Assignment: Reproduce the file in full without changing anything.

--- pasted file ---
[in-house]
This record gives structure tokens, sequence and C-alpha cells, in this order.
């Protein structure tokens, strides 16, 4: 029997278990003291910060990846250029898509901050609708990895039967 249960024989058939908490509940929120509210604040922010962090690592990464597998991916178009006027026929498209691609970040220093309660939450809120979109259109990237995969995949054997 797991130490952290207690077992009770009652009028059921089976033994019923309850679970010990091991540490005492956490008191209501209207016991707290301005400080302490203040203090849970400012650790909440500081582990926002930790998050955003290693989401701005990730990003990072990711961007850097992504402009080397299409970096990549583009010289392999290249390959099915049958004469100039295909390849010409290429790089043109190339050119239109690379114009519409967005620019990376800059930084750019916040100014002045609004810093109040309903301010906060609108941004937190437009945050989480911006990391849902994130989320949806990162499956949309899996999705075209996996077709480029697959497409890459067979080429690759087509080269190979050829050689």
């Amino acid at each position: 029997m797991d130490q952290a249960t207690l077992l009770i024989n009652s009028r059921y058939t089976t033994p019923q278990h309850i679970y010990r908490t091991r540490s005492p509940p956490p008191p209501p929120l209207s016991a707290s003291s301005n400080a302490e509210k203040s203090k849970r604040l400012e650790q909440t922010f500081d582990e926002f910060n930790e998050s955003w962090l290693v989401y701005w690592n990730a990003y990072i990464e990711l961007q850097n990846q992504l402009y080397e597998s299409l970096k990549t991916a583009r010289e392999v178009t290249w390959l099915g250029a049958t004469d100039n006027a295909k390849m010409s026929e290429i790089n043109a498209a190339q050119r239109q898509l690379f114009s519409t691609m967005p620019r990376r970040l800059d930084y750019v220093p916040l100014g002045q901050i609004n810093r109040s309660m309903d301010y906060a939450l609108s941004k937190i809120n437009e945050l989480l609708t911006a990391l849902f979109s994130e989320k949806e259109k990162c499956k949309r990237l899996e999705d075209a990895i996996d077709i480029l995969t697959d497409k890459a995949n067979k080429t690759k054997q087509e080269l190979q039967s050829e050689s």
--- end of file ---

[in-house]
This record gives structure tokens, sequence and C-alpha cells, in this order.
């Protein structure tokens, strides 16, 4: 029997278990003291910060990846250029898509901050609708990895039967 249960024989058939908490509940929120509210604040922010962090690592990464597998991916178009006027026929498209691609970040220093309660939450809120979109259109990237995969995949054997 797991130490952290207690077992009770009652009028059921089976033994019923309850679970010990091991540490005492956490008191209501209207016991707290301005400080302490203040203090849970400012650790909440500081582990926002930790998050955003290693989401701005990730990003990072990711961007850097992504402009080397299409970096990549583009010289392999290249390959099915049958004469100039295909390849010409290429790089043109190339050119239109690379114009519409967005620019990376800059930084750019916040100014002045609004810093109040309903301010906060609108941004937190437009945050989480911006990391849902994130989320949806990162499956949309899996999705075209996996077709480029697959497409890459067979080429690759087509080269190979050829050689």
């Amino acid at each position: 029997m797991d130490q952290a249960t207690l077992l009770i024989n009652s009028r059921y058939t089976t033994p019923q278990h309850i679970y010990r908490t091991r540490s005492p509940p956490p008191p209501p929120l209207s016991a707290s003291s301005n400080a302490e509210k203040s203090k849970r604040l400012e650790q909440t922010f500081d582990e926002f910060n930790e998050s955003w962090l290693v989401y701005w690592n990730a990003y990072i990464e990711l961007q850097n990846q992504l402009y080397e597998s299409l970096k990549t991916a583009r010289e392999v178009t290249w390959l099915g250029a049958t004469d100039n006027a295909k390849m010409s026929e290429i790089n043109a498209a190339q050119r239109q898509l690379f114009s519409t691609m967005p620019r990376r970040l800059d930084y750019v220093p916040l100014g002045q901050i609004n810093r109040s309660m309903d301010y906060a939450l609108s941004k937190i809120n437009e945050l989480l609708t911006a990391l849902f979109s994130e989320k949806e259109k990162c499956k949309r990237l899996e999705d075209a990895i996996d077709i480029l995969t697959d497409k890459a995949n067979k080429t690759k054997q087509e080269l190979q039967s050829e050689s």